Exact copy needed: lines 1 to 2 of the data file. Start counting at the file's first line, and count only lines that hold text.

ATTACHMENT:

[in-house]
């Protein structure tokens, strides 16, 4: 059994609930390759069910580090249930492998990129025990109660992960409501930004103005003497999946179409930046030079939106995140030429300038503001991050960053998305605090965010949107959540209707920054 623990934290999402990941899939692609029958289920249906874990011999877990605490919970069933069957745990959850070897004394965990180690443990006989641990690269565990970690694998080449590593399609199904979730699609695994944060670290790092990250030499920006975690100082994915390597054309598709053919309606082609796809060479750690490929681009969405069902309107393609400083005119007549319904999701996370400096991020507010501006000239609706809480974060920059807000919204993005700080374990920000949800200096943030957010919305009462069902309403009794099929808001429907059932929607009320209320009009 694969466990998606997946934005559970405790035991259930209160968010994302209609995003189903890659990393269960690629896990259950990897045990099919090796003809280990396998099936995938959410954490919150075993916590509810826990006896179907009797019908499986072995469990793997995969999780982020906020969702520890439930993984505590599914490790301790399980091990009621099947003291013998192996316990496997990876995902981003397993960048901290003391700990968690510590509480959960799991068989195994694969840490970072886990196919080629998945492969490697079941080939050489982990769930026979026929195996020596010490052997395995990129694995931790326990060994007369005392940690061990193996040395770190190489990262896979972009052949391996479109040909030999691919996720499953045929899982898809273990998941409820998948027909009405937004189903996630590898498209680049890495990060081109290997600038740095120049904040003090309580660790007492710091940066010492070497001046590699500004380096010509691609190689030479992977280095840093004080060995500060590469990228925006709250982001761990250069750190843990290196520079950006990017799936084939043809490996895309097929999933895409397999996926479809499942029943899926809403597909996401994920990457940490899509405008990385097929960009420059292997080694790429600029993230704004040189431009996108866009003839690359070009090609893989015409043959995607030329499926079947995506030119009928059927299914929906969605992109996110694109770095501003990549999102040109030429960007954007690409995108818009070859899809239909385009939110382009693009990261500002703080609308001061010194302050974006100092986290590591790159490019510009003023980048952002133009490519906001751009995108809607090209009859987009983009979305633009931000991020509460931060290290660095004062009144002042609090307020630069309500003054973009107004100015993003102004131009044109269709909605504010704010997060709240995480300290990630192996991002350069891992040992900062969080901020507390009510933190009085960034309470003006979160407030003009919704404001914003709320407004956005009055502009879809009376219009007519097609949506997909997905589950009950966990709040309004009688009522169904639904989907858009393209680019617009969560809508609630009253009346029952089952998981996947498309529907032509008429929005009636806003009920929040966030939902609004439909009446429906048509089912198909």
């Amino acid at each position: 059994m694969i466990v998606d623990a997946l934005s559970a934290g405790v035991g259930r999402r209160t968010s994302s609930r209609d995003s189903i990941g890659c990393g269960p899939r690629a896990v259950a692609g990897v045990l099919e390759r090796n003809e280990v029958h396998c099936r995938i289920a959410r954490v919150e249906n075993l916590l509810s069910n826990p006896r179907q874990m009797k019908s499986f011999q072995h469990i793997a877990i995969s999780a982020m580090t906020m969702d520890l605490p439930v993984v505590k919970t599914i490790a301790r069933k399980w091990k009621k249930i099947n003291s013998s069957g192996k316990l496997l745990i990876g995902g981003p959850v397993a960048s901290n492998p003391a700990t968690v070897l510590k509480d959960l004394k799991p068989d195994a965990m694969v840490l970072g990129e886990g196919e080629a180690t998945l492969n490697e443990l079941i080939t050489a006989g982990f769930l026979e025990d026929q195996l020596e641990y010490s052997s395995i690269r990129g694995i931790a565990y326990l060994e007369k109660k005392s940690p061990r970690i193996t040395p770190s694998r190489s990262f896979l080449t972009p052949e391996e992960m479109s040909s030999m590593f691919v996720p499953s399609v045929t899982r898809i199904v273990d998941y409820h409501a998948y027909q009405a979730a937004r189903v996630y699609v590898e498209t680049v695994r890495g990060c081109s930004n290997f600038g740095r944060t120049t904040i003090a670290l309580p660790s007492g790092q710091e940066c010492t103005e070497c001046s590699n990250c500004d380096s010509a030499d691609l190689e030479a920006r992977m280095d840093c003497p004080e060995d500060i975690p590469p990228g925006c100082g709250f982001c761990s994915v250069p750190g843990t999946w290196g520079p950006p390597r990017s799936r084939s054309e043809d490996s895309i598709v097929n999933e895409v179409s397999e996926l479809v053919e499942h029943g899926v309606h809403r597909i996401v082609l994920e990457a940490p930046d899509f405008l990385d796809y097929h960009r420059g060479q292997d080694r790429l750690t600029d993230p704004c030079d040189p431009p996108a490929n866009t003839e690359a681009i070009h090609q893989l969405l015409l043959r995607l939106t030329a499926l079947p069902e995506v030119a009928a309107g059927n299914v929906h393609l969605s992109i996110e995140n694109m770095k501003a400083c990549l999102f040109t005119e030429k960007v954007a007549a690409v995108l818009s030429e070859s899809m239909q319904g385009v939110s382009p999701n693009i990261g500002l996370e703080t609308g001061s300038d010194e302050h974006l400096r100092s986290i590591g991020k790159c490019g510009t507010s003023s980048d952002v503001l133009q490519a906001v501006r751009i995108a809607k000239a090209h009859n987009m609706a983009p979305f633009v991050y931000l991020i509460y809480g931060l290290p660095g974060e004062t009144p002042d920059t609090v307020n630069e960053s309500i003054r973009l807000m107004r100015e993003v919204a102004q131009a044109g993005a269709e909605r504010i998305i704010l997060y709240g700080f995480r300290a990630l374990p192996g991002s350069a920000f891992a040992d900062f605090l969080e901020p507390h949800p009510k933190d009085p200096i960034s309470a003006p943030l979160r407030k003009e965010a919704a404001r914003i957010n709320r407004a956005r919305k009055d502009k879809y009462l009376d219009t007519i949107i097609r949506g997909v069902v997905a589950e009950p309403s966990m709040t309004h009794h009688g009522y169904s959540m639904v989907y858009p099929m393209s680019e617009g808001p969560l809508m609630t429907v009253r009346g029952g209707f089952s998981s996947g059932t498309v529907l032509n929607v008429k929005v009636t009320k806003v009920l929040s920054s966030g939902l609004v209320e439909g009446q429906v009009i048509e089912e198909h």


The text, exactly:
[in-house]
């Protein structure tokens, strides 16, 4: 059994609930390759069910580090249930492998990129025990109660992960409501930004103005003497999946179409930046030079939106995140030429300038503001991050960053998305605090965010949107959540209707920054 623990934290999402990941899939692609029958289920249906874990011999877990605490919970069933069957745990959850070897004394965990180690443990006989641990690269565990970690694998080449590593399609199904979730699609695994944060670290790092990250030499920006975690100082994915390597054309598709053919309606082609796809060479750690490929681009969405069902309107393609400083005119007549319904999701996370400096991020507010501006000239609706809480974060920059807000919204993005700080374990920000949800200096943030957010919305009462069902309403009794099929808001429907059932929607009320209320009009 694969466990998606997946934005559970405790035991259930209160968010994302209609995003189903890659990393269960690629896990259950990897045990099919090796003809280990396998099936995938959410954490919150075993916590509810826990006896179907009797019908499986072995469990793997995969999780982020906020969702520890439930993984505590599914490790301790399980091990009621099947003291013998192996316990496997990876995902981003397993960048901290003391700990968690510590509480959960799991068989195994694969840490970072886990196919080629998945492969490697079941080939050489982990769930026979026929195996020596010490052997395995990129694995931790326990060994007369005392940690061990193996040395770190190489990262896979972009052949391996479109040909030999691919996720499953045929899982898809273990998941409820998948027909009405937004189903996630590898498209680049890495990060081109290997600038740095120049904040003090309580660790007492710091940066010492070497001046590699500004380096010509691609190689030479992977280095840093004080060995500060590469990228925006709250982001761990250069750190843990290196520079950006990017799936084939043809490996895309097929999933895409397999996926479809499942029943899926809403597909996401994920990457940490899509405008990385097929960009420059292997080694790429600029993230704004040189431009996108866009003839690359070009090609893989015409043959995607030329499926079947995506030119009928059927299914929906969605992109996110694109770095501003990549999102040109030429960007954007690409995108818009070859899809239909385009939110382009693009990261500002703080609308001061010194302050974006100092986290590591790159490019510009003023980048952002133009490519906001751009995108809607090209009859987009983009979305633009931000991020509460931060290290660095004062009144002042609090307020630069309500003054973009107004100015993003102004131009044109269709909605504010704010997060709240995480300290990630192996991002350069891992040992900062969080901020507390009510933190009085960034309470003006979160407030003009919704404001914003709320407004956005009055502009879809009376219009007519097609949506997909997905589950009950966990709040309004009688009522169904639904989907858009393209680019617009969560809508609630009253009346029952089952998981996947498309529907032509008429929005009636806003009920929040966030939902609004439909009446429906048509089912198909």